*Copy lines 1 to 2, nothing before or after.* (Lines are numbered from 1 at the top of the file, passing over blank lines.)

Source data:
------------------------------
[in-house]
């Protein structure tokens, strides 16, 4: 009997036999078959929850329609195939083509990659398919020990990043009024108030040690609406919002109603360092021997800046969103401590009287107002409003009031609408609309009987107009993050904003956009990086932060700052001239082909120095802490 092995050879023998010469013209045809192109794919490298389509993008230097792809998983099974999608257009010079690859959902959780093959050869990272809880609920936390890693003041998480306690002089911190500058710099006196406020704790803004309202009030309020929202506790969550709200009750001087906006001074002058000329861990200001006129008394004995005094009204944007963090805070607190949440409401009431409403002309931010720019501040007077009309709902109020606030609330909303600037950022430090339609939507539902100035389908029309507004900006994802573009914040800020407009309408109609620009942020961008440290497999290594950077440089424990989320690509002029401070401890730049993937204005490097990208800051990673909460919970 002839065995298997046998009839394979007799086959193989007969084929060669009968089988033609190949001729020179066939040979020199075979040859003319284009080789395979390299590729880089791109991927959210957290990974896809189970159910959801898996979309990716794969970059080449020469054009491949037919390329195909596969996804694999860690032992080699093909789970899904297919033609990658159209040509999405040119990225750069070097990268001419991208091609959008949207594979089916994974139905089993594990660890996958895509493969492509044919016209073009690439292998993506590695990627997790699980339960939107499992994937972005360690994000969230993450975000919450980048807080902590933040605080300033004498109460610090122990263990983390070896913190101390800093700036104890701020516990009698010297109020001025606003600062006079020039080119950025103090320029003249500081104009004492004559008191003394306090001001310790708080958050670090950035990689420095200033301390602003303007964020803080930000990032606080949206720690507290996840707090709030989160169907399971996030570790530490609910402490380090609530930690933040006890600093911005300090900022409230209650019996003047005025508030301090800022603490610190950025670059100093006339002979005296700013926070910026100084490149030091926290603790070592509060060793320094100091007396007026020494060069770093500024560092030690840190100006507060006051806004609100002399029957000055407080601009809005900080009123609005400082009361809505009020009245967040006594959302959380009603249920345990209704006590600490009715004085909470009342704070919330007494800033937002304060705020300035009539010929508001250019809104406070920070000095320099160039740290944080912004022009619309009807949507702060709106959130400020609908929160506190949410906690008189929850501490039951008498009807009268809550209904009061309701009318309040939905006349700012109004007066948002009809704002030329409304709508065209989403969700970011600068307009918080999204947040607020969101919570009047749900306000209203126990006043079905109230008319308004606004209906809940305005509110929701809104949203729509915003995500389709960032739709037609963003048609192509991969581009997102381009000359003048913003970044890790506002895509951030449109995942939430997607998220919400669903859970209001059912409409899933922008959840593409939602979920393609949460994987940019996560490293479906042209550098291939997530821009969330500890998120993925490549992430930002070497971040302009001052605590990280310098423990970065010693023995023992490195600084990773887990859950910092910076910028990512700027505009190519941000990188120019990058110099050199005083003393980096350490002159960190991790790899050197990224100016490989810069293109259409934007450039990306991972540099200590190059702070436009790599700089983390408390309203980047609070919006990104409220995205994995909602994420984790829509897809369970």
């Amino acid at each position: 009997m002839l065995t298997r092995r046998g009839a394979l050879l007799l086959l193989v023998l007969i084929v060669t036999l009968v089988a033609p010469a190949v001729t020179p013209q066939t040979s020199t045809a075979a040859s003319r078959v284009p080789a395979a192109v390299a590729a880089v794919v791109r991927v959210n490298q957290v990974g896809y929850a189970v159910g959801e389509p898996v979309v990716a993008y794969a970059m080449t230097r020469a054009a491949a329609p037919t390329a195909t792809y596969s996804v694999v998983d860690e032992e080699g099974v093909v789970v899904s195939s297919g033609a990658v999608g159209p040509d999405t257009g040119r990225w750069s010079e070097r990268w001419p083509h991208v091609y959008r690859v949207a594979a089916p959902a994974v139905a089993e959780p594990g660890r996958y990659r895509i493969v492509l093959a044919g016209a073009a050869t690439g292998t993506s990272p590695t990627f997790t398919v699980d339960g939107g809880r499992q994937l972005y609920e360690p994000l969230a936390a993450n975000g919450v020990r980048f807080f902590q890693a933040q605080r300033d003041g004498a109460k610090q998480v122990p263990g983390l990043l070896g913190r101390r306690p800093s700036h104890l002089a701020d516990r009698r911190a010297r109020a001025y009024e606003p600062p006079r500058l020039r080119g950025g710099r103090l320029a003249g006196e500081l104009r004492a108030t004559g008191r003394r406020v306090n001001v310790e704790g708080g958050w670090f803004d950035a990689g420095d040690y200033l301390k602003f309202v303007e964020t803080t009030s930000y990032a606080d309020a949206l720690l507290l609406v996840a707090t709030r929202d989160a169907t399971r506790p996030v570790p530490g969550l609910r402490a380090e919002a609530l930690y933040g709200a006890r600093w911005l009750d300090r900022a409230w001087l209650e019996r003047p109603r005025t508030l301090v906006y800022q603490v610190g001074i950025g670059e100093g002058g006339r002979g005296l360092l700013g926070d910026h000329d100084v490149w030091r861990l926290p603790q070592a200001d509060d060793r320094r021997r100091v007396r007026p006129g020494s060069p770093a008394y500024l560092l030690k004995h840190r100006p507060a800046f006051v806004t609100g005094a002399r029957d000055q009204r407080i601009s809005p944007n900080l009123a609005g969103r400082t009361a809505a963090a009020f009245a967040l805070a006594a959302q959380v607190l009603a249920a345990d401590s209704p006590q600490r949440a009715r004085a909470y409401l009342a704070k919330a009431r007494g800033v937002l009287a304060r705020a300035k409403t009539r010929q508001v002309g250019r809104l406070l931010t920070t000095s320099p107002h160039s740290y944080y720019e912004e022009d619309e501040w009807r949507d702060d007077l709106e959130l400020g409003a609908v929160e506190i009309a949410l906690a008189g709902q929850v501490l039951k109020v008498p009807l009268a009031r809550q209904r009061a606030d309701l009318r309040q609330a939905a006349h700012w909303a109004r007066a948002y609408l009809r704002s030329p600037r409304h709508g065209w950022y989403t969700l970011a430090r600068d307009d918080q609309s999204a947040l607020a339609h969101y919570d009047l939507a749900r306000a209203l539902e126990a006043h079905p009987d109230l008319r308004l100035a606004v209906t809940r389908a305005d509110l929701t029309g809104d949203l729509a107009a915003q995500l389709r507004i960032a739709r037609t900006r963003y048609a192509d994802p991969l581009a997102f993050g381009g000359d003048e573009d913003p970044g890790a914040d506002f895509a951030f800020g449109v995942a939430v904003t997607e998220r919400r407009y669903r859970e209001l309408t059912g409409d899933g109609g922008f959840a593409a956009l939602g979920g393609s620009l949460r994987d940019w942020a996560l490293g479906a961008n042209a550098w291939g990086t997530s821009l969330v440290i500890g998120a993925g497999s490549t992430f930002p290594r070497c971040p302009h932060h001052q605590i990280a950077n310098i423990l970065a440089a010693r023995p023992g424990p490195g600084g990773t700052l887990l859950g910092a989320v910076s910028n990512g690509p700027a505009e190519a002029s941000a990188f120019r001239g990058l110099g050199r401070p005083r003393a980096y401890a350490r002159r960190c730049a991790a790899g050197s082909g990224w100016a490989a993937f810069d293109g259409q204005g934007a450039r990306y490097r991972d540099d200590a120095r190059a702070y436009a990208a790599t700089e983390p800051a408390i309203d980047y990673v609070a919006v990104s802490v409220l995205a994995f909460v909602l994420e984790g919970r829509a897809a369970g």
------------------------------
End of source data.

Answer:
[in-house]
């Protein structure tokens, strides 16, 4: 009997036999078959929850329609195939083509990659398919020990990043009024108030040690609406919002109603360092021997800046969103401590009287107002409003009031609408609309009987107009993050904003956009990086932060700052001239082909120095802490 092995050879023998010469013209045809192109794919490298389509993008230097792809998983099974999608257009010079690859959902959780093959050869990272809880609920936390890693003041998480306690002089911190500058710099006196406020704790803004309202009030309020929202506790969550709200009750001087906006001074002058000329861990200001006129008394004995005094009204944007963090805070607190949440409401009431409403002309931010720019501040007077009309709902109020606030609330909303600037950022430090339609939507539902100035389908029309507004900006994802573009914040800020407009309408109609620009942020961008440290497999290594950077440089424990989320690509002029401070401890730049993937204005490097990208800051990673909460919970 002839065995298997046998009839394979007799086959193989007969084929060669009968089988033609190949001729020179066939040979020199075979040859003319284009080789395979390299590729880089791109991927959210957290990974896809189970159910959801898996979309990716794969970059080449020469054009491949037919390329195909596969996804694999860690032992080699093909789970899904297919033609990658159209040509999405040119990225750069070097990268001419991208091609959008949207594979089916994974139905089993594990660890996958895509493969492509044919016209073009690439292998993506590695990627997790699980339960939107499992994937972005360690994000969230993450975000919450980048807080902590933040605080300033004498109460610090122990263990983390070896913190101390800093700036104890701020516990009698010297109020001025606003600062006079020039080119950025103090320029003249500081104009004492004559008191003394306090001001310790708080958050670090950035990689420095200033301390602003303007964020803080930000990032606080949206720690507290996840707090709030989160169907399971996030570790530490609910402490380090609530930690933040006890600093911005300090900022409230209650019996003047005025508030301090800022603490610190950025670059100093006339002979005296700013926070910026100084490149030091926290603790070592509060060793320094100091007396007026020494060069770093500024560092030690840190100006507060006051806004609100002399029957000055407080601009809005900080009123609005400082009361809505009020009245967040006594959302959380009603249920345990209704006590600490009715004085909470009342704070919330007494800033937002304060705020300035009539010929508001250019809104406070920070000095320099160039740290944080912004022009619309009807949507702060709106959130400020609908929160506190949410906690008189929850501490039951008498009807009268809550209904009061309701009318309040939905006349700012109004007066948002009809704002030329409304709508065209989403969700970011600068307009918080999204947040607020969101919570009047749900306000209203126990006043079905109230008319308004606004209906809940305005509110929701809104949203729509915003995500389709960032739709037609963003048609192509991969581009997102381009000359003048913003970044890790506002895509951030449109995942939430997607998220919400669903859970209001059912409409899933922008959840593409939602979920393609949460994987940019996560490293479906042209550098291939997530821009969330500890998120993925490549992430930002070497971040302009001052605590990280310098423990970065010693023995023992490195600084990773887990859950910092910076910028990512700027505009190519941000990188120019990058110099050199005083003393980096350490002159960190991790790899050197990224100016490989810069293109259409934007450039990306991972540099200590190059702070436009790599700089983390408390309203980047609070919006990104409220995205994995909602994420984790829509897809369970």